Where in the World is Connie? travel blog

Land crab - one of the other beachhouse residents!

The kitchen at our favorite "Las Tucas" restaurant

Squirrel chewing through shell to get to the coconut milk

Hibiscus flower (Iggy the Iguana's favorite snack!)

Speaking of Iggy, here he is catching some sunshine

You just never know where these guys will appear (in this case,...

Close up

My shower mates

There's nothing quite like having 5 pairs of eyes watching you in...

Who we buy coffee from, not sure of his name but we...

Friend Jesenia and her brother Jeferson

I'm not the only one attracted to a glass of red wine!

A different type of crab seen on the beach, missing a few...

Always have to end with a sunset shot!

Connie enjoying another perfect sunset


November brought an amazing change of seasons to the Guanacaste coast. Almost overnight the storms and rains stopped and clear blue skies and sunshine were seen from morning till night. The strong Papagayo trade winds paid frequent visits, blowing through the beach house like a Tasmanian devil, knocking dust, bug nests and whatnots out of every nook and cranny. The roads became dry and mostly passable and were slowly being repaired, although "after" was only slightly better than "before"! It was amazing to see how quickly the moisture in the soil evaporated and poor Victor, the gardener and handyman, was now kept busy with daily waterings of shrubs and flowers.

November also produced a somewhat historic event for Junquillal...it's first ever community fiesta called the "Festival de Las Tortugas" (Turtle Festival). The Pacific Coast of Costa Rica is a popular nesting ground for the Olive Ridley, Green and Leatherback turtles, and Playa Junquillal is one of the country's most important Leatherback nesting sites. Unfortunately, illegal egg harvesting, which has threatened the species' survival for years, still occurs. So the Junquillal Turtle Festival was not only an opportunity for local and foreign residents to mix, mingle and enjoy some of Junquillal's local culture, it was also part of a community-based awareness program, developed in conjunction with the WWF, to help save the Leatherbacks in Playa Junquillal.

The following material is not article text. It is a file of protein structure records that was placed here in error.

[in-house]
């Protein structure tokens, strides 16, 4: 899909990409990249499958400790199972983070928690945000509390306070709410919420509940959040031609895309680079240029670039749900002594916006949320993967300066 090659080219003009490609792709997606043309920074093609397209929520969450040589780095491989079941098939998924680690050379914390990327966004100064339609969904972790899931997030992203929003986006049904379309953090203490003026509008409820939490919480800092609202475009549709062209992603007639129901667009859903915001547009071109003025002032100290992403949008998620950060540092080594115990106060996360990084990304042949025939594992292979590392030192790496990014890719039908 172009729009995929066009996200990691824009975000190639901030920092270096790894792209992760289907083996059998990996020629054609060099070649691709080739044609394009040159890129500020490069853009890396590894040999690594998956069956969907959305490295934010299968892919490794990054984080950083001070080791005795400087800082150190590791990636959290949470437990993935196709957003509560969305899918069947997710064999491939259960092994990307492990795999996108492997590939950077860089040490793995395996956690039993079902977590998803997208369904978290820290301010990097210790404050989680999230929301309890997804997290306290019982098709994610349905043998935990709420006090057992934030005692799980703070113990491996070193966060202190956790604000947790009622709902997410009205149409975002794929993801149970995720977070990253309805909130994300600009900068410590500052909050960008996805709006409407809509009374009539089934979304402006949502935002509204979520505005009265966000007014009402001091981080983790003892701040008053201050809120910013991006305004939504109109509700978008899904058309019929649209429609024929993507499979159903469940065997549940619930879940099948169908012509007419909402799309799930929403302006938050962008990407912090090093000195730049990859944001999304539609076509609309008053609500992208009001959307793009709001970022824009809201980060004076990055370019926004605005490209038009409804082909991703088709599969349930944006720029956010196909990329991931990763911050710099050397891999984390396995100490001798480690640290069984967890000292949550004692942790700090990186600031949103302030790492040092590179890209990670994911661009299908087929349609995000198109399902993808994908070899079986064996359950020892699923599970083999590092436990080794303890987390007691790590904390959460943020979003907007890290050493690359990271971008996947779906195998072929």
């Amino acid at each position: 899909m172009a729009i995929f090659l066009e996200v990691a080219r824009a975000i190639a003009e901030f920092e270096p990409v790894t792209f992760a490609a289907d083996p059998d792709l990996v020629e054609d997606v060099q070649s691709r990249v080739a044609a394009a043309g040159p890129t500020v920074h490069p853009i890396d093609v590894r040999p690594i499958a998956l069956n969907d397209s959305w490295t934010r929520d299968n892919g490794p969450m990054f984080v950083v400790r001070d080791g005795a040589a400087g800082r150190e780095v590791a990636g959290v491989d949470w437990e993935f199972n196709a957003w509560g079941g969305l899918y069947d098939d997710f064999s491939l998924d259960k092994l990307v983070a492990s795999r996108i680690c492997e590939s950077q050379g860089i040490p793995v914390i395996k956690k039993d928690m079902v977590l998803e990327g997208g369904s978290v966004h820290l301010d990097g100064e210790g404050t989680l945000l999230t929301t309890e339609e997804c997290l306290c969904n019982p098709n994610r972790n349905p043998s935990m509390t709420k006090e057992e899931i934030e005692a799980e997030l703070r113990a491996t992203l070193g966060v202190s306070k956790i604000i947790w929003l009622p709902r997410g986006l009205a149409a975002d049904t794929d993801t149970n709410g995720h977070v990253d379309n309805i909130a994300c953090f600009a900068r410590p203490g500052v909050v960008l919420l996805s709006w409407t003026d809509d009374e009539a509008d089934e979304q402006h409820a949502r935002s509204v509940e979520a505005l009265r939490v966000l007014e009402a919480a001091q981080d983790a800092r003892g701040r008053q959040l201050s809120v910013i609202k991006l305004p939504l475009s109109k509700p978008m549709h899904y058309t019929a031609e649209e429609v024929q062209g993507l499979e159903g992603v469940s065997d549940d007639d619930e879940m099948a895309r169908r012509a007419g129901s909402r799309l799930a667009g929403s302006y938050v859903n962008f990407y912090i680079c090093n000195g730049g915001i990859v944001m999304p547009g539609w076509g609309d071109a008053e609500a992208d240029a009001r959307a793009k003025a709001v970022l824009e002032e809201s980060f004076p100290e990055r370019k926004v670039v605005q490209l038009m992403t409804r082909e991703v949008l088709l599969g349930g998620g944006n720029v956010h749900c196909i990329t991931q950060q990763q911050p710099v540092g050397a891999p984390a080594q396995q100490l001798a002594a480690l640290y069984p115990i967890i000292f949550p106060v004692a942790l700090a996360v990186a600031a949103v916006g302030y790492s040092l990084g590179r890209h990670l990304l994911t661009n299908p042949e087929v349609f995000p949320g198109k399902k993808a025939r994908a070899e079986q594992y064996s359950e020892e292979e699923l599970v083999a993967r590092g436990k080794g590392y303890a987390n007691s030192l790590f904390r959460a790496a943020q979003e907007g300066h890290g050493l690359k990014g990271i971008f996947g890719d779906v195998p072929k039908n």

FYI, other turtle conservation programs being developed in the area include school educational programs, the organization of local volunteers to do nightly beach patrols to rescue nests before they're poached, and construction and operation of a sea turtle hatchery to protect eggs until the baby turtles emerge.

November was also somewhat of an historic time for me. I began the book writing business. A number of months back I had been asked to write a book on "Volunteering in South America". Finally exhausting my lengthy list of excuses and delays, the time for writing had arrived. What a daunting and difficult task it was. I may have some writing experience, but I soon discovered that writing a book is a helluva lot more difficult than blathering my way through website journals! Nevertheless, a start was finally made.

December brought still more changes to Junquilllal. Property owners, intent on escaping the cold winter weather up north, started their migratory journey southward to their warm Costa Rica homes. Almost overnight Junquillal went from being near-deserted to near-crowded. Well, okay, "crowded" would be an exaggeration, but it did feel like there was actually life on Mars! Restaurants and hotels re-opened after months of being closed, and although there still weren't all that many restaurants to choose from, there were now a few more than just the 1 or 2 that had been open before. It was also great to have some new people to play with, and the beach house became a popular "sunset happy hour" spot. Resident critters notwithstanding, it's still one of the best sunset spots on the planet!

The days of December ticked by with amazing speed. By mid-month friends and family were arriving, making it obvious, even in this hot and sunny tropical climate, that the Christmas season was upon us.



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